9th – 10th November 2017
Crowne Plaza, Newcastle, UK
Confirmed sessions include:
- Sport & exercise in addiction and recovery with personal reflections from Clarke Carlisle.
- End of life care for people with substance problems.
- The psychedelic renaissance in addiction treatment.
- Pathways to amphetamine type stimulant use.
NEW for 2017: The ADDICTION DEBATE
‘This Society believes it is appropriate to expand the concept of addiction to behaviours such as internet use’
With Professor Robert West & Professor Mark Griffiths
New for 2017, the SSA’s PhD Symposium will be held the day before our annual Conference, in the same venue.
The SSA’s symposium for PhD students is now in its ninth year. This event aims to bring together PhD students studying addiction-related topics so they can network, present their work in a low-key, supportive environment and share their ups and downs. It welcomes full and part-time students, studying in a range of disciplines including social sciences, laboratory sciences and health services research. The day includes presentations from students at various stages in the PhD process and some close to or who have recently submitted their thesis.
There is a social event in the evening of the PhD Symposium, and throughout the day there is plenty of opportunity to talk to other delegates.
For more information about this event please visit: www.addiction-ssa.org/symposium
Public Health England and NHS England are hosting three one-day events with a practical focus on the current challenges and how they can be met, discussing implementation of tobacco control interventions and how the NHS can make its contribution, to the benefit not only of millions of smokers but its own sustainability.
London – Tuesday 4 April
Leeds – Wednesday 26 April
Birmingham – Thursday 4 May
Smoking rates in England have been declining steadily in the general adult population in recent years (17%), falling further and faster among young people (8%). However, hidden behind this success is slower progress among certain population groups, including individuals with mental health problems and those on lower incomes. Large geographical variations also remain, including amongst women who smoke during pregnancy.
Smokers from all groups are likely to be high users of healthcare services, with significant financial and capacity related implications. Addressing this will be key to ensuring NHS sustainability.
Reducing smoking is key to ensuring NHS sustainability and with the new national CQUIN for addressing risky behaviours (alcohol and tobacco) and local Sustainability and Transformation Plans, there is a fresh impetus for collective action to reduce the health inequalities caused by smoking.
- to explore opportunities for action across the local system to engage with smokers and support them to quit, tackling health inequalities and reducing the burden on the NHS and social care of smoking-related disease.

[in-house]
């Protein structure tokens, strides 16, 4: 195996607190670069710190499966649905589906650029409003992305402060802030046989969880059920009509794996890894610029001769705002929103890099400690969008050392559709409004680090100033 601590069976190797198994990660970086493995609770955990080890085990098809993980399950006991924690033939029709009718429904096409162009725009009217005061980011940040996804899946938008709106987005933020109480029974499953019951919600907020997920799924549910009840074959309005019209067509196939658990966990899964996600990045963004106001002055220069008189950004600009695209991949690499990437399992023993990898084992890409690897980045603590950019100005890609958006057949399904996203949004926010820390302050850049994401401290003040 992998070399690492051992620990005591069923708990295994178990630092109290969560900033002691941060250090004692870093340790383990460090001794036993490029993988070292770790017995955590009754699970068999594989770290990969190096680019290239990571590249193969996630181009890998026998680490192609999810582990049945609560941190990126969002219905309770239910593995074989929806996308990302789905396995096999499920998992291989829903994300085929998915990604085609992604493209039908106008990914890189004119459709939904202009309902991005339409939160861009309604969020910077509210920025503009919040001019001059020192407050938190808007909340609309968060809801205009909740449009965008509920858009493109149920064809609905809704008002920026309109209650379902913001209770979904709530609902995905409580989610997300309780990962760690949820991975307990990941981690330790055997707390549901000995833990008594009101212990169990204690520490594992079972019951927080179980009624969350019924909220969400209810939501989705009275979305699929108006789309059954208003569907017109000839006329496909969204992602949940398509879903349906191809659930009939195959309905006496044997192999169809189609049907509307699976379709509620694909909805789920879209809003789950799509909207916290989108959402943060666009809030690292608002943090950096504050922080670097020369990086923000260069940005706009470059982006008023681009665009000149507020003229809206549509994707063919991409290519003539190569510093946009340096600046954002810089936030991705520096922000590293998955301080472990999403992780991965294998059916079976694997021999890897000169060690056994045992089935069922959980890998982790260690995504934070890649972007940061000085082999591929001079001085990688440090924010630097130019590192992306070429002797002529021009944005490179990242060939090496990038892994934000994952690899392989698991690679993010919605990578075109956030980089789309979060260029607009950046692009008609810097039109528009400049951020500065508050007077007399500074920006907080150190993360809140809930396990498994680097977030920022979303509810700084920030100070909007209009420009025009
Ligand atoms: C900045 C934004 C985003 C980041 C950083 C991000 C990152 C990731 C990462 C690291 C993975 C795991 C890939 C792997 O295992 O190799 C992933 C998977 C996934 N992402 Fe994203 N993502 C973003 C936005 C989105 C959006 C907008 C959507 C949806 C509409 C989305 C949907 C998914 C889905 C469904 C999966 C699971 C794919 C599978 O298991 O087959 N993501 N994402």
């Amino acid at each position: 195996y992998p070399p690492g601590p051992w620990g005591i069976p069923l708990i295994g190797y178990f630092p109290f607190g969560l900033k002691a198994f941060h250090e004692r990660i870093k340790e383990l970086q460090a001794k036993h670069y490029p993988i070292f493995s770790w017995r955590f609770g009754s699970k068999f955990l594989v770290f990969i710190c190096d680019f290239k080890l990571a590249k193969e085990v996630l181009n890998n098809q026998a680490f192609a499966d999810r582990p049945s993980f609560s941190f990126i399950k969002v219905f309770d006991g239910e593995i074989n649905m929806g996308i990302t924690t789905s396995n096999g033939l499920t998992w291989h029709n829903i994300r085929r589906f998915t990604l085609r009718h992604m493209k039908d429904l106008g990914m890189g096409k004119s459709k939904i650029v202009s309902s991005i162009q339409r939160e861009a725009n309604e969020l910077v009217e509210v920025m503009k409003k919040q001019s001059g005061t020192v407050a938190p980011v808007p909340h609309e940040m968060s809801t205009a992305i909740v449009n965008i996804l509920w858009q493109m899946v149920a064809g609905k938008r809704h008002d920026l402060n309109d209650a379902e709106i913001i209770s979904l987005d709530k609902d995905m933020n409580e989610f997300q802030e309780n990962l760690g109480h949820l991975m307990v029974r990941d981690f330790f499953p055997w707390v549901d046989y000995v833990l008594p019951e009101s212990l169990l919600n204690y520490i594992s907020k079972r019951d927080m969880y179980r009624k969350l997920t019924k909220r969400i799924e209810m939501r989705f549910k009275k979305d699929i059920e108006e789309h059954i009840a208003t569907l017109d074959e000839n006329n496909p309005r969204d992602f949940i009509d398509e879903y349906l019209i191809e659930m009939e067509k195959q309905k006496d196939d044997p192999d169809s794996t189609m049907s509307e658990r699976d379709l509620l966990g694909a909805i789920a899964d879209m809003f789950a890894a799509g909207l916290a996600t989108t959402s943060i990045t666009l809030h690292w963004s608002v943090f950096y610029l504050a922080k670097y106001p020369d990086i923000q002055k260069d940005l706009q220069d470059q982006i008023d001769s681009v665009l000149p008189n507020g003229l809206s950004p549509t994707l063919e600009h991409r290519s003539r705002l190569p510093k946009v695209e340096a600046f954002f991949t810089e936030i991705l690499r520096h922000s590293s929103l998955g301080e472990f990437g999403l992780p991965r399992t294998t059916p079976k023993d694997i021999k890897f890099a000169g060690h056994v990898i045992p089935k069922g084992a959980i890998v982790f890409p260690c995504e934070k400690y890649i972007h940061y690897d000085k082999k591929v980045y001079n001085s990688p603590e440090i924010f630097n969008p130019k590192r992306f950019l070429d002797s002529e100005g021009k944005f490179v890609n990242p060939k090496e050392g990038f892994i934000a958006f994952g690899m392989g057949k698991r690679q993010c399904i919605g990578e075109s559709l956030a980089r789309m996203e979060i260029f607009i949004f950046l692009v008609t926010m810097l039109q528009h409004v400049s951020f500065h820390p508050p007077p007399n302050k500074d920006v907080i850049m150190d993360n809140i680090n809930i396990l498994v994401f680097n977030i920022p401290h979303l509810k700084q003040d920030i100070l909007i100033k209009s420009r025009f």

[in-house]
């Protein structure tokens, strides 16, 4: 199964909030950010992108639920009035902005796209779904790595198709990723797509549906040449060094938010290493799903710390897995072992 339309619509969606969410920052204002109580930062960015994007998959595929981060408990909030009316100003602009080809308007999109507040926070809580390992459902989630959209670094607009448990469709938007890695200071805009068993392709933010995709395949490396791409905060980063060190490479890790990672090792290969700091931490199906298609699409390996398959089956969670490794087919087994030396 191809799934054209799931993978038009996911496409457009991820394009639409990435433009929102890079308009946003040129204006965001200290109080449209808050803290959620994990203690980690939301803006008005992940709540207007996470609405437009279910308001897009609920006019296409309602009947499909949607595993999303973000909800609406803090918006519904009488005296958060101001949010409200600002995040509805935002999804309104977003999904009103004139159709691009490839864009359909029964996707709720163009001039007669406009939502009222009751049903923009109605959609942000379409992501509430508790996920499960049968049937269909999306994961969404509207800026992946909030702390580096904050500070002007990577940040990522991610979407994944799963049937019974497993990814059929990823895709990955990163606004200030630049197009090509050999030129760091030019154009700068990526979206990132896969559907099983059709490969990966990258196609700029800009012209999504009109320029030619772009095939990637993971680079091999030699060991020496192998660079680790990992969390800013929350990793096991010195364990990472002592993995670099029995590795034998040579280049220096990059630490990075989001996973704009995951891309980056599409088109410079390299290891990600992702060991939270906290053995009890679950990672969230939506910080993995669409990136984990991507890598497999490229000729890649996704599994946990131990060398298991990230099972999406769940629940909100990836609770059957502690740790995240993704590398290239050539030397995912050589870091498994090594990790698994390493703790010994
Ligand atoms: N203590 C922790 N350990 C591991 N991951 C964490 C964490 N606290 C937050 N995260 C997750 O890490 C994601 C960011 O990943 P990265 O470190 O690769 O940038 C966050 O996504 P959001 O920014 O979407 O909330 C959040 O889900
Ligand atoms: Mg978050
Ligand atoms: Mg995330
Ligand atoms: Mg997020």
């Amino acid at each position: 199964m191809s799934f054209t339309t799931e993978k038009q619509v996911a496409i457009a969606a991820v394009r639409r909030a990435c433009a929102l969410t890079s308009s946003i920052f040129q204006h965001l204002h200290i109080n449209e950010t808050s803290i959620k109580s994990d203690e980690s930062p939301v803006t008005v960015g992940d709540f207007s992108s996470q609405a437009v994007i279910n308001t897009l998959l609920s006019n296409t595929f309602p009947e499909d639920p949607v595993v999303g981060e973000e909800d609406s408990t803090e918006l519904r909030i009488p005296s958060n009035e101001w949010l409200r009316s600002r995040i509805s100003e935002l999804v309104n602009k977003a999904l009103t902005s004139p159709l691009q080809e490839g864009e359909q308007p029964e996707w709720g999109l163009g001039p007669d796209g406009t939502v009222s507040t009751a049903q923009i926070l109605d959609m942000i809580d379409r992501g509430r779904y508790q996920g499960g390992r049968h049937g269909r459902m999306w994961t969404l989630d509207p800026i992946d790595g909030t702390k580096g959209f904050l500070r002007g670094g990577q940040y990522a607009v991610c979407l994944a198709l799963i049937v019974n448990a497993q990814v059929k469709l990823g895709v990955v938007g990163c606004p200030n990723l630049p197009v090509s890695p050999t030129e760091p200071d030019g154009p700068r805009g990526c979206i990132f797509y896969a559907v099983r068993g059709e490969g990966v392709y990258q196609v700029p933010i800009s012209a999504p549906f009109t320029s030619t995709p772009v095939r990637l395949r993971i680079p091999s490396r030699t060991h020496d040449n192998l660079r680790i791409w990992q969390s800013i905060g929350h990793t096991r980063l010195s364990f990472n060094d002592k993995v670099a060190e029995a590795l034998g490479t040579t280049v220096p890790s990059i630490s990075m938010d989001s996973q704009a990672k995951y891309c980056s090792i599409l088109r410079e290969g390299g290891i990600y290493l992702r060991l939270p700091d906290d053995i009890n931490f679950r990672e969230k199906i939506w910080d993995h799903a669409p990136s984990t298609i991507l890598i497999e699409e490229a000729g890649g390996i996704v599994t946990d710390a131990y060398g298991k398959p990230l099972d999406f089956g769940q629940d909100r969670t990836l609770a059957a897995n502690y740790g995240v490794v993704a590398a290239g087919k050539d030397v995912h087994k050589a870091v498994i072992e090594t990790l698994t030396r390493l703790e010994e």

- identify key areas for joint action to tackle smoking and reduce health inequalities
- understand where smokers are accessing the healthcare system and how this impacts on primary and secondary care services
- consider the ways in which healthcare professionals can integrate treatment for tobacco dependence into routine care and support smokers to quit
Who should attend?
- local authority and NHS commissioners
- CCG leads for acute care, mental health and maternity
- healthcare and service providers
- those with responsibility for managing: Commissioning for Quality and Innovation (CQUINS), delivery of Sustainability and Transformation Plans (STPs), implementation of the stillbirth reduction care bundle
- regional strategic leads for health improvement and clinical networks
More information and registration!
The Institute of Alcohol Studies (IAS) and the Scottish Health Action on Alcohol Problems (SHAAP) are co-hosting a four part seminar series to discuss issues relating to women and alcohol.
Each session will be chaired by an eminent academic, who will invite three guest speakers to present their personal responses to three pre-set questions, which are relevant to the topic.
These events will provide an opportunity for policy makers, academics, activists, and media representatives to critically discuss topics related to women and alcohol use. The intention is to stimulate thinking, challenge some attitudes and perceptions, and to think about future research and policy priorities.
Seminar 1: Friday, 10th March 2017
Women, Alcohol, and Globalisation.
Royal College of Physicians, London, 2 – 4pm
Chair: Dr. Cecile Knai, Associate Professor of Public Health Policy, London School of Hygiene and Tropical Medicine.
- How does alcohol marketing influence women’s behaviours?
- How does alcohol marketing influence attitudes towards women?
- How does alcohol affect women in different social and cultural contexts?